Farce has variously been defined as a low style of comedy, abounding with ludicrous incidents and gross expressions; as a comic form developed on plot contrivances and horseplay; as a theatrical piece in which the characters and events are greatly exaggerated to produce broad humor; as humorous drama that draws amusement from the ingenious manipulation of intricate situations in which stereotypes are involved; and as a scenario involving saucy vicars and mislaid underwear.
Within the category of farce can be listed the British kind, discussed here; French bedroom farce, a different kettle of bouillon, relying more on revolving bedroom doors than on nonstop action; and what we call comedy, a semi-improvisational, comic-book form that has neither the structural elegance nor the discipline of those earlier entertainments and that is quietly being transferred to television.
Ray Cooney is the undisputed master of British farce, and his Caught in the Net is currently running at Long Beach's International City Theatre. He believes farce to be all of the above and none of it. After producing and directing more than 30 plays in London's West End and directing and acting in the 18 farces he has written, including Not Now, Darling, Move Over Mrs. Markham, Funny Money, and Run for Your Wife, he ought to know.
Cooney insists that farce is closer to drama than it is to comedy. Most tragedies have as their theme an individual struggling against overwhelming forces, he explains. His actions to overcome what opposes him become the play. That a comedy must have a happy ending only changes the behavior of the characters. The plotline in a good farce should be interchangeable with that of a tragedy. A farce requires only a greater suspension of disbelief, as the solution to the problem has panic at its root, which tends to play out in eccentric and absurd behavior. This is compounded by characters having to come up with increasingly inventive strategies to get out of impossible situations.
Michael Frayn (Noises Off) has said, "Panic causes people to respond to crises in irrational but perfectly believable ways. Hasn't everyone had one of those days when everything goes wrong? You forget your door key, so you climb over the gate, which causes you to split your trousers. Because you've split your trousers, you take cover in the bushes. Because you're hiding in the bushes, a passing policeman demands that you give an account of yourself." How these small tragedies are resolved, and the extent of the mayhem produced, is the key to their categorization.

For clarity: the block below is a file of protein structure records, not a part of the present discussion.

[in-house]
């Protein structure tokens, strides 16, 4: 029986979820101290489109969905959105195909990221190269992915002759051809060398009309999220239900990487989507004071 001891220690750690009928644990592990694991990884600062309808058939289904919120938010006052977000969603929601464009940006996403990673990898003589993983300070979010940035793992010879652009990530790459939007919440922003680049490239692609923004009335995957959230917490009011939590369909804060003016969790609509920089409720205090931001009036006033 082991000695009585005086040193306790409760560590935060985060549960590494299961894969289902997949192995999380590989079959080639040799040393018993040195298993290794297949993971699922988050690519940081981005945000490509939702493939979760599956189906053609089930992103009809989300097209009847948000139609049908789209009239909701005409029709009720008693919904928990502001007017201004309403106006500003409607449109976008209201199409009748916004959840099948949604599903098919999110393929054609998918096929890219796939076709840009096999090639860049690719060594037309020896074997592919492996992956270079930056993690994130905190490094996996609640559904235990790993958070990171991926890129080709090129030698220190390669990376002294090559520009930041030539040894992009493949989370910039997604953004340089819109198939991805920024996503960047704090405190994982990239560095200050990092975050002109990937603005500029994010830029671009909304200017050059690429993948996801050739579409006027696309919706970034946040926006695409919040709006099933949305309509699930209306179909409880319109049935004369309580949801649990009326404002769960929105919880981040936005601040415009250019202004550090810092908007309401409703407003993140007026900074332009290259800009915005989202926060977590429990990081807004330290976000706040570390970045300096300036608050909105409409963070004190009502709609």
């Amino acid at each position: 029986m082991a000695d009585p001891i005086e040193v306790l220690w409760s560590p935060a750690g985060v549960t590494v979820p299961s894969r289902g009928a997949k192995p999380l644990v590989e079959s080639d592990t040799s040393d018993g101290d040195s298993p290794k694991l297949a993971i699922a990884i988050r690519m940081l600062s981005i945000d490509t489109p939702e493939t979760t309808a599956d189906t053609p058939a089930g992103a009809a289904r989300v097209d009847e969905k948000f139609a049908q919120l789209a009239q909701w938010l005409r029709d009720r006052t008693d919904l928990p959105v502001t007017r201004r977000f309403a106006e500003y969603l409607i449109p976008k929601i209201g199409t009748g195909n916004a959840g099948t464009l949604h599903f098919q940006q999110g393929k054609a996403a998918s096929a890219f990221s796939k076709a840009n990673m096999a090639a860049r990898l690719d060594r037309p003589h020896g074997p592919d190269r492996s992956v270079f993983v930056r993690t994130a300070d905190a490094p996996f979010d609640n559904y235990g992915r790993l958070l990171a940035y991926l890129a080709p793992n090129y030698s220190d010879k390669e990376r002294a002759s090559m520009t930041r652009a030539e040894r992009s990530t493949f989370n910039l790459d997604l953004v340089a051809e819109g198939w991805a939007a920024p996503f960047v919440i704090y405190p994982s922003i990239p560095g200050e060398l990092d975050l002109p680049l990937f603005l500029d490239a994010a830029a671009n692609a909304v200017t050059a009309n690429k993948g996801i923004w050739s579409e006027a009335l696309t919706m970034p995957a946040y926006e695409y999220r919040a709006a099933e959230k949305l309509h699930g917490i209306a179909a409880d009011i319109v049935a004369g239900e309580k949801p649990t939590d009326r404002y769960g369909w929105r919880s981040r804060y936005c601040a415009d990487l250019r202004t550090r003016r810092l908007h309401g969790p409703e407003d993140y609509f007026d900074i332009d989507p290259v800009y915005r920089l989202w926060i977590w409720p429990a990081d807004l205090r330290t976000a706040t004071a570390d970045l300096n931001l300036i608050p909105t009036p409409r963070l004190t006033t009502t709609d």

British producer Michael Grade has said, "The best farces appear simple on the surface. â€Ś They are pieces of precision engineering underneath." British farce is a perfectly stoked theatrical machine designed to keep the laughter quotient continually rising in the service of breaking down the audience's defenses.
What makes farce work, Cooney says, is that it must be a razor's edge away from becoming a tragedy. Bigamy, deception, and betrayal, as seen in Caught in the Net, are serious subjects. John Smith, the taxi driver and hapless bigamist from Run for Your Wife, the 1982 prequel, is caught in a web of lies when his son from his Chelsea household and the daughter of his Wimbledon wife meet on the Internet. By making Smith sympathetic, the play gets the audience rooting for him. Presto-changeo: comedy! Add the ever present threat of the hero getting caught, and that's standard farce. "If we do our job, it becomes like a thriller," Cooney says. "The audience spends the second act trying to figure it all out." Confusion is definitely key in the Smith family saga.
The beat of the farce is its music, Cooney says, not its language, because there are no flowery Shakespearian soliloquies for an actor to hide behind. An ordinary man dealing with an extraordinary situation has no time for philosophizing. Farce is regarded as one of the most skilled of all acting traditions. An actor playing farce must have tremendous discipline and a ferocious sense of timing. He must listen to the play, or he will tread upon a lot of laughs. He needs the other actors, and they need him; he must learn not to hold on to the ball too long, but to slam it into the opposing court as if he were in a fast tennis game. The plot may be contrived or concocted--qualities often associated with farce--but the playing must remain utterly sincere and truthful.
One of the challenges of farce is for the actor to overcome the desire to be "funny," says Cooney. Farce is funny by virtue of the situation in which the characters find themselves, and by the writer's manipulation of his convoluted plot. Physical precision is key, as is focus; the actor must be aware of exactly where the stage moment is and direct his actions and reactions to that focal point with impeccable placing. Which leads us to the three essentials that will always be required of every player in a farce: timing, timing, timing.
The tricks of the trade, if not born in the bone and bred in the blood, have become second nature to Cooney, who began acting at the age of 14, who never met a play he didn't like, and who never said no to an opportunity to work in the theatre. Although the origins of farce can be traced back to ancient Greece, to 18th and 19th century France, to Travers and Pinero in England, and even to Charlie Chaplin and the Marx Brothers, Cooney's craft was developed as an actor and writer in Brian Rix' Whitehall Company, and from his appearances in weekly rep, which involved playing in one play while rehearsing another. As a young actor, he also traveled with fit-ups--traveling groups that would set up shop in a small town for as long as a week or six, presenting a different play every night, from a repertory of 30 or 40. Cooney credits this solid experience for his disciplined approach to farce, and he expects those who work with him in his productions to drink at the same waterhole. BSW